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  Workforce Transformation 3 Essential Ideas to Help Solve The Bank Talent Crisis
Workforce Transformation 3 Essential Ideas to Help Solve The Bank Talent Crisis

Anticipating Success  |  By Bhushan Sethi

The banking industry is experiencing a double tsunami of disruption – on one side by a radically changing banking environment, and on the other by the need to attract, engage and retain the right talent to anticipate and address these disruptive changes.
Whether it’s addressing the emergence of new fintech competitors, heightened regulatory and political scrutiny, robotics, cloud computing, contingent employees or planning for Brexit, banks struggle to match their evolving needs with strategic, business and workforce plans.
There are three essential concepts banks can adopt right now to better anticipate the future and manage it with the right talent: using data analytics, creating dynamic workforce demand/supply models and developing or accessing “talent exchanges.”

Use Data to Assess the Present and Plan for the Future
Data analysis can show if an organization has a correct executive succession plan in place, whether its workforce is top- or bottom-heavy, what its future needs are for contingent versus in-house staffing, and more. Together, HR and business leaders can usually find these descriptive analytics in existing reporting dashboards, but there also are visualization tools to further analyze how changes in business priorities might impact workforce projections.
Workforce analytics, creating a powerful understanding of a bank’s current situation, can examine engagement and performance trends to drive hiring and retention effectiveness. It also can inform the next crucial step in the process, developing a supply/demand model.

Dynamic Workforce Models Based on Data
A dynamic workforce model can reveal the drivers that impact future workforce needs. Maybe those needs require a different mix of capabilities, a workforce reduction or new onshore or offshore locations. New specialties may be required to address such disrupters as processing automation, unique digital identifiers within trading lifecycles or the need to digitize the workplace with the latest generation of cloud-based technology. You won’t know without a model.
As well, models can help predict the impact of other disruptive forces, such as changing customer preferences, interest rate increases, unexpected geopolitical events or new regulations that strain particular types of talent.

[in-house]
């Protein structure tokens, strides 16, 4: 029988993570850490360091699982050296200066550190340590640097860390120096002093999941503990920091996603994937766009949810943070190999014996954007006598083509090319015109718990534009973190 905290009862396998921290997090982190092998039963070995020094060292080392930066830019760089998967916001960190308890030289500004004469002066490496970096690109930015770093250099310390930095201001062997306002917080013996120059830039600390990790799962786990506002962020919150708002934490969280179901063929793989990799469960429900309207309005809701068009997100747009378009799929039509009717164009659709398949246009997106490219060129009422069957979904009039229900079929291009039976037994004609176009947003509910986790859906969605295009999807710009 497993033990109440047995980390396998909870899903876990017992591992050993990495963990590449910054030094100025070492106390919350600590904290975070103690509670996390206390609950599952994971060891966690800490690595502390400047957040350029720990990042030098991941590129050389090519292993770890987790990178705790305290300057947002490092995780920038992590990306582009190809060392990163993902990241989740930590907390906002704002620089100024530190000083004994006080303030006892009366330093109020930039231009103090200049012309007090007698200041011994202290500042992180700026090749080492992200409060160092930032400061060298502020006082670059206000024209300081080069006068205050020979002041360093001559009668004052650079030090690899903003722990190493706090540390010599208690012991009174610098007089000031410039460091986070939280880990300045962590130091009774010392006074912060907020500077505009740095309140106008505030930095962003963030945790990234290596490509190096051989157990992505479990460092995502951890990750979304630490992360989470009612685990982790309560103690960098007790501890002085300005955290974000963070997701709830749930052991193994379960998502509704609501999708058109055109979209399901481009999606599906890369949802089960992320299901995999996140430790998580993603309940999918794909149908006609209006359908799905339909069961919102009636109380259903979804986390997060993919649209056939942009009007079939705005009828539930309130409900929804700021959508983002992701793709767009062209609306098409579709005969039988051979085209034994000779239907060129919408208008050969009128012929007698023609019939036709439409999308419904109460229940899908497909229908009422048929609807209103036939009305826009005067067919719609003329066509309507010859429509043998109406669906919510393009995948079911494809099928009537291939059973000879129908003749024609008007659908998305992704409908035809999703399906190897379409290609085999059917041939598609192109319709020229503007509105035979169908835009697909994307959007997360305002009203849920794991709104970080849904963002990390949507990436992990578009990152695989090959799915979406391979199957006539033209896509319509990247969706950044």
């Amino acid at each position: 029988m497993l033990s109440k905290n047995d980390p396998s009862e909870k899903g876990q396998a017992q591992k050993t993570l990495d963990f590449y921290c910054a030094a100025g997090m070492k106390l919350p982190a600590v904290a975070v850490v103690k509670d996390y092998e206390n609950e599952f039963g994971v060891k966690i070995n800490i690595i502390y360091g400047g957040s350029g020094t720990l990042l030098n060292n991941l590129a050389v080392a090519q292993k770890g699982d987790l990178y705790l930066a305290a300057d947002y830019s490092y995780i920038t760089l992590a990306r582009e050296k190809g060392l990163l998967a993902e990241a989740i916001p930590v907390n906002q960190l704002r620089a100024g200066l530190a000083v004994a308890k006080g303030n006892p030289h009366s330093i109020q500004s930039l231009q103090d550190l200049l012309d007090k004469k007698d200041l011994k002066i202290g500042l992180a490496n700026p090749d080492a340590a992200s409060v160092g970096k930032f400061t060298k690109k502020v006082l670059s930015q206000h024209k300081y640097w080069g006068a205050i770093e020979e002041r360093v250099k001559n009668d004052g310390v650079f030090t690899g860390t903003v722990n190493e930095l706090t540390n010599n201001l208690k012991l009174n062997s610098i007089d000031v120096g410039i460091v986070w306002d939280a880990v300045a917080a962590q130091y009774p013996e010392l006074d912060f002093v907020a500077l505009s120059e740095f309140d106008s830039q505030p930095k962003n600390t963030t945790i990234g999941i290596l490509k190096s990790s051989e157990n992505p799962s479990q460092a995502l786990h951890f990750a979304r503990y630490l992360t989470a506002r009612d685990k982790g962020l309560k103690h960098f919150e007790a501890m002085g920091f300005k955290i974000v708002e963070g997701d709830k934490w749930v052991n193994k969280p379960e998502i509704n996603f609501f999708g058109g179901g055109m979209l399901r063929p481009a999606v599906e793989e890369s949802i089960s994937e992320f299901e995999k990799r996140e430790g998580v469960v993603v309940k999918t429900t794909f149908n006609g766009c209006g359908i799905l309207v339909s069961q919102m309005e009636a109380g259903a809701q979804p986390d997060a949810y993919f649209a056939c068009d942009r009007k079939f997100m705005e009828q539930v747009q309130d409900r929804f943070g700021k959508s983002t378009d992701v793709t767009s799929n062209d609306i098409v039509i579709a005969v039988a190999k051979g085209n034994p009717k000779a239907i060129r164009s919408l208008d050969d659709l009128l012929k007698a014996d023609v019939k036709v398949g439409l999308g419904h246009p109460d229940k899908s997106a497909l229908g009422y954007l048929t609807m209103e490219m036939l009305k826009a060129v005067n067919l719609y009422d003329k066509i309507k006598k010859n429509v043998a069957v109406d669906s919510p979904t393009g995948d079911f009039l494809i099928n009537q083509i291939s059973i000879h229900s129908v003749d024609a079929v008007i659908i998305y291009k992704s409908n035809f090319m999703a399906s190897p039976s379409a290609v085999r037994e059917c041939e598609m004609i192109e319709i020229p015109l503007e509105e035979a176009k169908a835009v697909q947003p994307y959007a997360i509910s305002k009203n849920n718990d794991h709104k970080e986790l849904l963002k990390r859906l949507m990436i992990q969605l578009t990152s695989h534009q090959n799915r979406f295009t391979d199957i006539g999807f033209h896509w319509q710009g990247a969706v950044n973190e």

As for the contingent workforce, a workforce model can examine such factors as the balance between fixed and variable costs, capability gaps, recruitment cycle times, risk appetite and the organization’s willingness to work with external partners. A large number of mature financial institutions cannot, with a high degree of comfort, identify their contingent workforce at any point in time, particularly when it comes to the critical issue of system access.

Finding New Sources of Verifiable Talent
With these kinds of understandings in place, banks must now look to alternative ways of sourcing talent. The plain fact is that the traditional ways simply aren’t sufficient to find and recruit the best folks for the changing times.
The bank hiring process is pretty opaque. There is the potential for employees to go from one job to another without their new employers having any real understanding of their prior performance, personal ethics and values, whether they’re a good cultural fit, or if they can even fill the employment needs of the future. The current processes for background checks seem inadequate to filter out bad apples who might expose the firm to reputational and financial damage.
As a remedy, consider the concept of “talent exchanges,” an approach to hiring similar to how today’s sharing economy works. Here, banks and job seekers are matched through technology, algorithms, data and a little human judgment. In addition to validated prior employer references, this might include psychometric profiles, social media footprints and social sentiment.
Recruitment technology vendors might choose to build and launch a talent-exchange platform, or the industry itself might create one. In October, The Wall Street Journal quoted Federal Reserve Bank of New York President William Dudley, speaking at a workshop devoted to fixing conduct problems in banks, urging the creation of an industry-wide “bad banker” registry, which would require changes in hiring, information sharing and employment law.
The talent exchange concept also can help banks attract the best and the brightest. A competitive market has shifted the balance of power to the job seeker; a major question in the industry today is whether young talent even finds a job in banking attractive.
To address this, banks could employ former employees to provide to prospects reviews of their work experience, or immersive pre-employment visualization and experience through such methods as gamification, short trials and “day in the life” previews.
In the coming years the makeup of the bank workforce – how it’s recruited, organized and rewarded – will look very different than it is today, and it should. How banks make sure their workforce strategies are optimized for the future can determine their ultimate successes, or their failures.■

Bhushan Sethi leads PwC’s U.S. Financial Services People & Organization Practice.


Posted on Wednesday, March 29, 2017 (Archive on Tuesday, June 27, 2017)
Posted by Scott  Contributed by Scott
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